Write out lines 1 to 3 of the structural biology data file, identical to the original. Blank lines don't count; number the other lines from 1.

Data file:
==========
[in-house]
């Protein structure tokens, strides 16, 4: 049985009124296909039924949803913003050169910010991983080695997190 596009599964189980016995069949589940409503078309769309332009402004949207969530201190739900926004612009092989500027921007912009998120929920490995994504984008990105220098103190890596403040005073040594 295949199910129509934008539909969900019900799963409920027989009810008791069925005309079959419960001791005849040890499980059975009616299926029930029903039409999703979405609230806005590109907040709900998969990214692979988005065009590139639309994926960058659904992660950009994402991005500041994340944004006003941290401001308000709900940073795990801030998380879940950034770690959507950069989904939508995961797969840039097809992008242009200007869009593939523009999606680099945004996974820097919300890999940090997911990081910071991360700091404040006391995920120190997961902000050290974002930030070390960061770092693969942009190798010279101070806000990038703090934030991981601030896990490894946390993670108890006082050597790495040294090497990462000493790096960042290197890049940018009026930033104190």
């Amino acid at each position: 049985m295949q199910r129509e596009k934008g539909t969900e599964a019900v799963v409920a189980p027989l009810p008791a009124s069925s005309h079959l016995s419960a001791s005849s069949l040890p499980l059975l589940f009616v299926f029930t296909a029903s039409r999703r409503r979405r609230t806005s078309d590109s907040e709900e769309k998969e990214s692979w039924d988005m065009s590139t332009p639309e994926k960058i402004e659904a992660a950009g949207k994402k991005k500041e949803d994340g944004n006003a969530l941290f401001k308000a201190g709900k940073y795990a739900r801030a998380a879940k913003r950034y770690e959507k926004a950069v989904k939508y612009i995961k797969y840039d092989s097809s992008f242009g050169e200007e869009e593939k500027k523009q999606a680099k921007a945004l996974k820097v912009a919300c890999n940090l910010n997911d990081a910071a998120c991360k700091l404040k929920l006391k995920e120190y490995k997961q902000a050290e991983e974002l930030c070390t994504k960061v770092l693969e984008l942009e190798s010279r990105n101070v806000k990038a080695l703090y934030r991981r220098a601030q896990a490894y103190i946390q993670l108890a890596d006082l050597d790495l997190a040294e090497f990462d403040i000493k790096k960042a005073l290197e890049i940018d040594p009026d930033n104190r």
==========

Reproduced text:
[in-house]
């Protein structure tokens, strides 16, 4: 049985009124296909039924949803913003050169910010991983080695997190 596009599964189980016995069949589940409503078309769309332009402004949207969530201190739900926004612009092989500027921007912009998120929920490995994504984008990105220098103190890596403040005073040594 295949199910129509934008539909969900019900799963409920027989009810008791069925005309079959419960001791005849040890499980059975009616299926029930029903039409999703979405609230806005590109907040709900998969990214692979988005065009590139639309994926960058659904992660950009994402991005500041994340944004006003941290401001308000709900940073795990801030998380879940950034770690959507950069989904939508995961797969840039097809992008242009200007869009593939523009999606680099945004996974820097919300890999940090997911990081910071991360700091404040006391995920120190997961902000050290974002930030070390960061770092693969942009190798010279101070806000990038703090934030991981601030896990490894946390993670108890006082050597790495040294090497990462000493790096960042290197890049940018009026930033104190």
């Amino acid at each position: 049985m295949q199910r129509e596009k934008g539909t969900e599964a019900v799963v409920a189980p027989l009810p008791a009124s069925s005309h079959l016995s419960a001791s005849s069949l040890p499980l059975l589940f009616v299926f029930t296909a029903s039409r999703r409503r979405r609230t806005s078309d590109s907040e709900e769309k998969e990214s692979w039924d988005m065009s590139t332009p639309e994926k960058i402004e659904a992660a950009g949207k994402k991005k500041e949803d994340g944004n006003a969530l941290f401001k308000a201190g709900k940073y795990a739900r801030a998380a879940k913003r950034y770690e959507k926004a950069v989904k939508y612009i995961k797969y840039d092989s097809s992008f242009g050169e200007e869009e593939k500027k523009q999606a680099k921007a945004l996974k820097v912009a919300c890999n940090l910010n997911d990081a910071a998120c991360k700091l404040k929920l006391k995920e120190y490995k997961q902000a050290e991983e974002l930030c070390t994504k960061v770092l693969e984008l942009e190798s010279r990105n101070v806000k990038a080695l703090y934030r991981r220098a601030q896990a490894y103190i946390q993670l108890a890596d006082l050597d790495l997190a040294e090497f990462d403040i000493k790096k960042a005073l290197e890049i940018d040594p009026d930033n104190r």